A Penn professor has recently received an award from the Academy of Motion Picture Arts and Sciences. It is not, however, an Oscar.
English and Cinema Studies professor Peter Decherney, together with Northeastern University professor Harlow Robinson, have been selected as the 10th pair of Academy Film Scholars.
Each professor will receive $25,000 from the Academy to finance the research and writing of their respective projects for the Academy Foundation, which grants more than $1 million to film scholars, cultural organizations and film festivals each year.
Decherney and Robinson will receive the first half of their grants in April and the remaining half upon completion of their manuscripts.
The academy grant will support Decherney’s research on the history of Hollywood and copyright issues.
He is currently working on a book-length study that addresses issues including home video’s impact on fair use of copyright.
“Copyright is central to the development of new technologies, to definitions of creativity, and to global trade and cultural exchange,” Decherney wrote in an e-mail. “I think Hollywood’s history can tell us a lot about our current moment.”
Robinson’s work focuses on the career of Oscar-winner Lewis Milestone, who directed such classics as Of Mice and Men and All Quiet on the Western Front.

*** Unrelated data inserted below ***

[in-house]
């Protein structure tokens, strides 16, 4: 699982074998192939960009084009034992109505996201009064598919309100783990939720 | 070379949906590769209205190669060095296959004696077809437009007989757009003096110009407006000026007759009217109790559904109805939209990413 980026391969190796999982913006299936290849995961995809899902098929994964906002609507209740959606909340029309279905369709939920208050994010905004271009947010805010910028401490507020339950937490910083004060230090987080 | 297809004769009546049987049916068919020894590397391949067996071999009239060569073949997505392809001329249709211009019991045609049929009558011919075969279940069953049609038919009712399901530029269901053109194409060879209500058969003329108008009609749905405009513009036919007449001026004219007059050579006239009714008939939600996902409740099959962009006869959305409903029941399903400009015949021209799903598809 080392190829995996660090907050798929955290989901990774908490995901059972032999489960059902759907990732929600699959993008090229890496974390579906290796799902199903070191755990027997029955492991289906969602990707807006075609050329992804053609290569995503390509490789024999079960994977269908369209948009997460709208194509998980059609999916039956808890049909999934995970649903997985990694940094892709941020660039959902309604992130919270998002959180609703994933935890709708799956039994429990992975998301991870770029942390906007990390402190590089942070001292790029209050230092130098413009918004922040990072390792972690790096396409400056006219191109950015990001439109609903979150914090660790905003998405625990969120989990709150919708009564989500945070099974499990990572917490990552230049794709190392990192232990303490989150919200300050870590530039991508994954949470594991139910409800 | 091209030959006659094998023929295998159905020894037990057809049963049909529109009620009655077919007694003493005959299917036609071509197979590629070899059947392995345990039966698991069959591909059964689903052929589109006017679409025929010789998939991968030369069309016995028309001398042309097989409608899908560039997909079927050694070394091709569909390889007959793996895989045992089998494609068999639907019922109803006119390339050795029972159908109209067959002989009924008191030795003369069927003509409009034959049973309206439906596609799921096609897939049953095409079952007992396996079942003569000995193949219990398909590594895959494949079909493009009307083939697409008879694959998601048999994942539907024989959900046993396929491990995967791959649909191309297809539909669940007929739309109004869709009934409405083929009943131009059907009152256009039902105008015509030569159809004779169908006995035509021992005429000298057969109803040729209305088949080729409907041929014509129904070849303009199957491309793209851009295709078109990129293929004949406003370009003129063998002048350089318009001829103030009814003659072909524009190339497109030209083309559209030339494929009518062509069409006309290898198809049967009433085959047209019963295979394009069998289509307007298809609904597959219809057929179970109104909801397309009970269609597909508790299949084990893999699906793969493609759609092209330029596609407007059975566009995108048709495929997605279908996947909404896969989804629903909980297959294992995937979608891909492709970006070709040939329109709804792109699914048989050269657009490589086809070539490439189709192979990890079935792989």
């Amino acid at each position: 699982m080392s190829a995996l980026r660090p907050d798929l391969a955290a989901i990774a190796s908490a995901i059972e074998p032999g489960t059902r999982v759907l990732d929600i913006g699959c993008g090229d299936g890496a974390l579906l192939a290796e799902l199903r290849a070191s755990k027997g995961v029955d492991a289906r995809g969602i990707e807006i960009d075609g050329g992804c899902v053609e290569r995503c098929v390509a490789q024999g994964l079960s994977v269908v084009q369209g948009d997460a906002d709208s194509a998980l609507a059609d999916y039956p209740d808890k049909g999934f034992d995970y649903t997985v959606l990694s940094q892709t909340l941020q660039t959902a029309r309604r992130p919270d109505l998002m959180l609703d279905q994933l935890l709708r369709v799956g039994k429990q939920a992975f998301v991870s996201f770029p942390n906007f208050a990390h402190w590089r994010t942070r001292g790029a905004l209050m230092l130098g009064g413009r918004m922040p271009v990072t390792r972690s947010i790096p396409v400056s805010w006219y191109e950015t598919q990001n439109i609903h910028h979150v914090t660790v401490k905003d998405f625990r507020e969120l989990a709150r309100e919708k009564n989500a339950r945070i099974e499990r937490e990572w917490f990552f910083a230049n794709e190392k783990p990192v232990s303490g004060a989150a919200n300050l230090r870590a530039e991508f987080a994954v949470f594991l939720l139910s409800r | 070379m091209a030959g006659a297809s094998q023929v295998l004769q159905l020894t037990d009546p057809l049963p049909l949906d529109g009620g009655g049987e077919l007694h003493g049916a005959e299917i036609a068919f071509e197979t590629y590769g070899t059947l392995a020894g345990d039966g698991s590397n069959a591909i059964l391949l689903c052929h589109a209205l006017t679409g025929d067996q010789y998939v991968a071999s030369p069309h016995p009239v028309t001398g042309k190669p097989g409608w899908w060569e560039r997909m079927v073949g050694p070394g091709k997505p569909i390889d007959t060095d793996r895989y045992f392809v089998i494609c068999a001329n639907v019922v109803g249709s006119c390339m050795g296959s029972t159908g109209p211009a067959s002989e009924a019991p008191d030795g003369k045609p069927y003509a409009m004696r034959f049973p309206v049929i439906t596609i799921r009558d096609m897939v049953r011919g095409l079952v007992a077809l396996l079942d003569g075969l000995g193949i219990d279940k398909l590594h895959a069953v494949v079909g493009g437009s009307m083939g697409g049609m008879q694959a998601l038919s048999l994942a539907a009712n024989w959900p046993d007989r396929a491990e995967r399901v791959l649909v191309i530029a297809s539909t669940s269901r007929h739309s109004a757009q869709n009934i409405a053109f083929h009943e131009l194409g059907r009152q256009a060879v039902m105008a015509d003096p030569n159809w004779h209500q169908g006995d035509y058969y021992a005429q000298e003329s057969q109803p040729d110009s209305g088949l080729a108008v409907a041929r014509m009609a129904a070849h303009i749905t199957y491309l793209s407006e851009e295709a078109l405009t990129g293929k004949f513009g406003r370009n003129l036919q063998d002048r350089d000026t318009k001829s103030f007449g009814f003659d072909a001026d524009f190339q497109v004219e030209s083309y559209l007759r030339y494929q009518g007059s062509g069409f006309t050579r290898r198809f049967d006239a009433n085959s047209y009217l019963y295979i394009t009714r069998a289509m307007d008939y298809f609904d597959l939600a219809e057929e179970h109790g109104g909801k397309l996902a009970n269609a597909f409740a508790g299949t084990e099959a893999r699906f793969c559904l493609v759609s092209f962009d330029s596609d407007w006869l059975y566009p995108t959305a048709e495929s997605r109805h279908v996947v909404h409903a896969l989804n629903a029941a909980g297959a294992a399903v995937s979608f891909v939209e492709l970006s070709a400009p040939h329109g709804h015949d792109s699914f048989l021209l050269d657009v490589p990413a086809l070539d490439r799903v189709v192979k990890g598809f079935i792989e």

His research on Milestone, who hailed from Russia, fits in with his own background in Russian studies, which he teaches at Northeastern University.
“This is a classic example of how a young Russian immigrant broke into American culture and turned into a great figure,” Robinson said.
Decherney’s students were pleased to hear of his appointment.
“Professor Decherney is a great professor because he mixes his knowledge on historical subjects — like the history of film — with contemporary issues and current technologies,” College senior Kyle Johnson said. “With his understanding of film and media’s past, he is really uniquely suited to teach us other topics — like contemporary media law, copyright and culture.”
Cinema Studies Director Karen Beckman said her department is proud of Decherney for his achievement.
“This is one of the most prestigious appointments in our field, one usually reserved for scholars far more advanced in age than the sprightly Decherney,” Beckman wrote in an e-mail. “His appointment recognizes both his very high standing in the field and his exceptional promise for the future.”
According to Grants Coordinator at the Academy Shawn Guthrie, Decherney and Robinson were selected because they have established themselves academically, and because their projects won over the selection committee.
“Mr. Decherney’s book would shed light on the history of copyright issues and illuminate the paths to take in the future,” Guthrie said. “Mr. Robinson’s book will fill a gap in the history of Hollywood with his history of a director who won many awards, but about whom there are virtually no books out there.”
Decherney was really surprised to hear that he was receiving one of the grants.
“Of course, I’m looking forward to getting to use the phrase, ‘I would like to thank the Academy,’” he wrote.
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